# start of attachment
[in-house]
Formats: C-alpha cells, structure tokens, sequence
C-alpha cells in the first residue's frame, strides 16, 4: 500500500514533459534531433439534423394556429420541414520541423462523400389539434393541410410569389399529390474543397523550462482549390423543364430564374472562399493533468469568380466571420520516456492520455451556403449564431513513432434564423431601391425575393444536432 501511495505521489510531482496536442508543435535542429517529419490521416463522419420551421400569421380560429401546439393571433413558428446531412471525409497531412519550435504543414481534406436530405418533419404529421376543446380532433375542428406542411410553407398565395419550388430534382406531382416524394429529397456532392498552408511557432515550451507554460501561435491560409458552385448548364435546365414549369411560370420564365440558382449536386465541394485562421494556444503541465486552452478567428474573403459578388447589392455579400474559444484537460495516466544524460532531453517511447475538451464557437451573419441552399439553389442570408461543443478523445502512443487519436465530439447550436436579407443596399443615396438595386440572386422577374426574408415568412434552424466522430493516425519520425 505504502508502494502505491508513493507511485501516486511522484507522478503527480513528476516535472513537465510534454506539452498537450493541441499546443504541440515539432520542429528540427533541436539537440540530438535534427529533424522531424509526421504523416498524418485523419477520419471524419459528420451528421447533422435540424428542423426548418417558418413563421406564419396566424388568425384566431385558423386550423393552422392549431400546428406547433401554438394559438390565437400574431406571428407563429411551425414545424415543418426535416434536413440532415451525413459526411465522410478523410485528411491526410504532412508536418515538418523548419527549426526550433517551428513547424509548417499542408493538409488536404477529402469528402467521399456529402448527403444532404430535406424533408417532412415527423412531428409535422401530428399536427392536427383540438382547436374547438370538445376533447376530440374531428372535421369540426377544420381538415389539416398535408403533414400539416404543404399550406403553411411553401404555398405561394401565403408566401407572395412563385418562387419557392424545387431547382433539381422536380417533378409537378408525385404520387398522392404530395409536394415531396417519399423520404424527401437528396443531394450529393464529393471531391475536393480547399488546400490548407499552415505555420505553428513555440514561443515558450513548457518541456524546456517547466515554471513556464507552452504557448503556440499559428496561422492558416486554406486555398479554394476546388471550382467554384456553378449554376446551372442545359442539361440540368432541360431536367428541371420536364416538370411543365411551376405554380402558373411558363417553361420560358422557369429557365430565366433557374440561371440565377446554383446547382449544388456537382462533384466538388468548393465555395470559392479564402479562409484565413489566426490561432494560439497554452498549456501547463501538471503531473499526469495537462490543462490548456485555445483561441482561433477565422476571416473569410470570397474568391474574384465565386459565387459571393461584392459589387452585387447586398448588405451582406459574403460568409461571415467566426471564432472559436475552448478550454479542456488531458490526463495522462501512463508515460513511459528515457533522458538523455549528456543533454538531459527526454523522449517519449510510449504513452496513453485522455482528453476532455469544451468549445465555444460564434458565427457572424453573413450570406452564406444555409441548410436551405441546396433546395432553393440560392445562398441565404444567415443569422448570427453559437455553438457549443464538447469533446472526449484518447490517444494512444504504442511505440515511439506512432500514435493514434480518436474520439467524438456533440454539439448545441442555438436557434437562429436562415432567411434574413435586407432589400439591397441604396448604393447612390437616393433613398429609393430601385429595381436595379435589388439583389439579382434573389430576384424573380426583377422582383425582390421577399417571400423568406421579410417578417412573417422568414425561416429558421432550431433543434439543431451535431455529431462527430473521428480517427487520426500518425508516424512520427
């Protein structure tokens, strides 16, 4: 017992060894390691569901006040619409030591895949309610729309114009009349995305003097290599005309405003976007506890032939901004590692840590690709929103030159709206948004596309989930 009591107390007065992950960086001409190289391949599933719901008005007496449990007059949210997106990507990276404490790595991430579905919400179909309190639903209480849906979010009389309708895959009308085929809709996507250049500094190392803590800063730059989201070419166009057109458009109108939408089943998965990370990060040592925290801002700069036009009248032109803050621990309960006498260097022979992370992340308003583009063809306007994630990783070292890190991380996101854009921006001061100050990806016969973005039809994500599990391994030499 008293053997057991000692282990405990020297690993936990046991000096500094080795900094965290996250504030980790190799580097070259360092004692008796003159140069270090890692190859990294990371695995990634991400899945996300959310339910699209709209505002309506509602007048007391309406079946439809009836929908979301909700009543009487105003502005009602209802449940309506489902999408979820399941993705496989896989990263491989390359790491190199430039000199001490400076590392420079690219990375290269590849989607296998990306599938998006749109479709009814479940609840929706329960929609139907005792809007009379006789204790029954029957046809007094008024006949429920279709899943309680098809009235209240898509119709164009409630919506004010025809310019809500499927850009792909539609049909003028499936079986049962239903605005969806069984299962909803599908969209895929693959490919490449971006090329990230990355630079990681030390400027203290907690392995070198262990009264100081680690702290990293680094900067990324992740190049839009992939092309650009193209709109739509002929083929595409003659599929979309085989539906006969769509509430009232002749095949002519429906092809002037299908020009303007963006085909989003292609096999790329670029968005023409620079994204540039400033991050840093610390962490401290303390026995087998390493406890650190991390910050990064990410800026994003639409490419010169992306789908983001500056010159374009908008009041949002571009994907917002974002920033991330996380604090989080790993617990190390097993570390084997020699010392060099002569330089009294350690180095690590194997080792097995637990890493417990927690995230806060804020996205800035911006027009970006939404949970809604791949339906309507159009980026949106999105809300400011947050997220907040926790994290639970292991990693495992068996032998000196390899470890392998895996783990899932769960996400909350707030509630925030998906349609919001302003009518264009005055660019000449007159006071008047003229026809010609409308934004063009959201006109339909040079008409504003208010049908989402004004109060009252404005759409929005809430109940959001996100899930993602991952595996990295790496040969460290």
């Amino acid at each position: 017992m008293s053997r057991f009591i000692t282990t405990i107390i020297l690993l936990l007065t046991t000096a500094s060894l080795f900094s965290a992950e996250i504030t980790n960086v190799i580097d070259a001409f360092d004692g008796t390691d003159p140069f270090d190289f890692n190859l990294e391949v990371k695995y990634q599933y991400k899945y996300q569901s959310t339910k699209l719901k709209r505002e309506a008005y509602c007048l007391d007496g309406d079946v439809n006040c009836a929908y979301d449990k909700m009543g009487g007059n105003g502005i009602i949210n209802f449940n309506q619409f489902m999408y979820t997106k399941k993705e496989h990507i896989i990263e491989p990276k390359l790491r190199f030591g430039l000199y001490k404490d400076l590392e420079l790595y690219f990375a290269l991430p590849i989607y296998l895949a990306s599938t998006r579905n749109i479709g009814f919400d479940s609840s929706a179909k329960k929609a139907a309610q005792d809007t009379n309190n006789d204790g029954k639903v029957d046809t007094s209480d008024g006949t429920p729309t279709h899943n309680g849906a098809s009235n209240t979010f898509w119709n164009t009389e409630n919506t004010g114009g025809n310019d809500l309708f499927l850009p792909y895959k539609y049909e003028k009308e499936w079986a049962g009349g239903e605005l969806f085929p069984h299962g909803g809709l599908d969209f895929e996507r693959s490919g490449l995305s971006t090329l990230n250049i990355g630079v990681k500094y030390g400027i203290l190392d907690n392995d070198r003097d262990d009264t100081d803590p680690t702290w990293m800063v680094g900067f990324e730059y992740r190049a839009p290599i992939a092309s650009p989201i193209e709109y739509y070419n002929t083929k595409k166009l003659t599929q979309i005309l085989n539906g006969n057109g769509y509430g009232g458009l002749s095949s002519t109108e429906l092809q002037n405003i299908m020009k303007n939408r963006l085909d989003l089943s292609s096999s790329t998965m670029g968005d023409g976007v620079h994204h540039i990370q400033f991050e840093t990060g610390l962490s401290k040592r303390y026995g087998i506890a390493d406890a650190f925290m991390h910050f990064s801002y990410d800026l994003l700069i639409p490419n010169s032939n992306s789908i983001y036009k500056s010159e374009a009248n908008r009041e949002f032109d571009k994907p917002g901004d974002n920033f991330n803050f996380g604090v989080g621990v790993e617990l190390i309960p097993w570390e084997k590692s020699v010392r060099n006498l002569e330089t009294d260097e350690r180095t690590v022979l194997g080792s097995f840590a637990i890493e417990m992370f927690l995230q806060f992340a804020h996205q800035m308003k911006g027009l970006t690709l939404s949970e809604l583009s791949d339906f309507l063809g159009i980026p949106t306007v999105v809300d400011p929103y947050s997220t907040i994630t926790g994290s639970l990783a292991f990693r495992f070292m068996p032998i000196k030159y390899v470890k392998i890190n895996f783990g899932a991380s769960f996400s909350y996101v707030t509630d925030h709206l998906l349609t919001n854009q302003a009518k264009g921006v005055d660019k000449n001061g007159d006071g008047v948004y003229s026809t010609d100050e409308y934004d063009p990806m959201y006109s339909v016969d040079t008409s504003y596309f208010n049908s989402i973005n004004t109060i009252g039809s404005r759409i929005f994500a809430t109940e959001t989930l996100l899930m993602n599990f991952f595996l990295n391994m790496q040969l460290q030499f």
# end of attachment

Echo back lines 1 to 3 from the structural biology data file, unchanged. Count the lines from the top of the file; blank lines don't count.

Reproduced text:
[in-house]
Formats: C-alpha cells, structure tokens, sequence
C-alpha cells in the first residue's frame, strides 16, 4: 500500500514533459534531433439534423394556429420541414520541423462523400389539434393541410410569389399529390474543397523550462482549390423543364430564374472562399493533468469568380466571420520516456492520455451556403449564431513513432434564423431601391425575393444536432 501511495505521489510531482496536442508543435535542429517529419490521416463522419420551421400569421380560429401546439393571433413558428446531412471525409497531412519550435504543414481534406436530405418533419404529421376543446380532433375542428406542411410553407398565395419550388430534382406531382416524394429529397456532392498552408511557432515550451507554460501561435491560409458552385448548364435546365414549369411560370420564365440558382449536386465541394485562421494556444503541465486552452478567428474573403459578388447589392455579400474559444484537460495516466544524460532531453517511447475538451464557437451573419441552399439553389442570408461543443478523445502512443487519436465530439447550436436579407443596399443615396438595386440572386422577374426574408415568412434552424466522430493516425519520425 505504502508502494502505491508513493507511485501516486511522484507522478503527480513528476516535472513537465510534454506539452498537450493541441499546443504541440515539432520542429528540427533541436539537440540530438535534427529533424522531424509526421504523416498524418485523419477520419471524419459528420451528421447533422435540424428542423426548418417558418413563421406564419396566424388568425384566431385558423386550423393552422392549431400546428406547433401554438394559438390565437400574431406571428407563429411551425414545424415543418426535416434536413440532415451525413459526411465522410478523410485528411491526410504532412508536418515538418523548419527549426526550433517551428513547424509548417499542408493538409488536404477529402469528402467521399456529402448527403444532404430535406424533408417532412415527423412531428409535422401530428399536427392536427383540438382547436374547438370538445376533447376530440374531428372535421369540426377544420381538415389539416398535408403533414400539416404543404399550406403553411411553401404555398405561394401565403408566401407572395412563385418562387419557392424545387431547382433539381422536380417533378409537378408525385404520387398522392404530395409536394415531396417519399423520404424527401437528396443531394450529393464529393471531391475536393480547399488546400490548407499552415505555420505553428513555440514561443515558450513548457518541456524546456517547466515554471513556464507552452504557448503556440499559428496561422492558416486554406486555398479554394476546388471550382467554384456553378449554376446551372442545359442539361440540368432541360431536367428541371420536364416538370411543365411551376405554380402558373411558363417553361420560358422557369429557365430565366433557374440561371440565377446554383446547382449544388456537382462533384466538388468548393465555395470559392479564402479562409484565413489566426490561432494560439497554452498549456501547463501538471503531473499526469495537462490543462490548456485555445483561441482561433477565422476571416473569410470570397474568391474574384465565386459565387459571393461584392459589387452585387447586398448588405451582406459574403460568409461571415467566426471564432472559436475552448478550454479542456488531458490526463495522462501512463508515460513511459528515457533522458538523455549528456543533454538531459527526454523522449517519449510510449504513452496513453485522455482528453476532455469544451468549445465555444460564434458565427457572424453573413450570406452564406444555409441548410436551405441546396433546395432553393440560392445562398441565404444567415443569422448570427453559437455553438457549443464538447469533446472526449484518447490517444494512444504504442511505440515511439506512432500514435493514434480518436474520439467524438456533440454539439448545441442555438436557434437562429436562415432567411434574413435586407432589400439591397441604396448604393447612390437616393433613398429609393430601385429595381436595379435589388439583389439579382434573389430576384424573380426583377422582383425582390421577399417571400423568406421579410417578417412573417422568414425561416429558421432550431433543434439543431451535431455529431462527430473521428480517427487520426500518425508516424512520427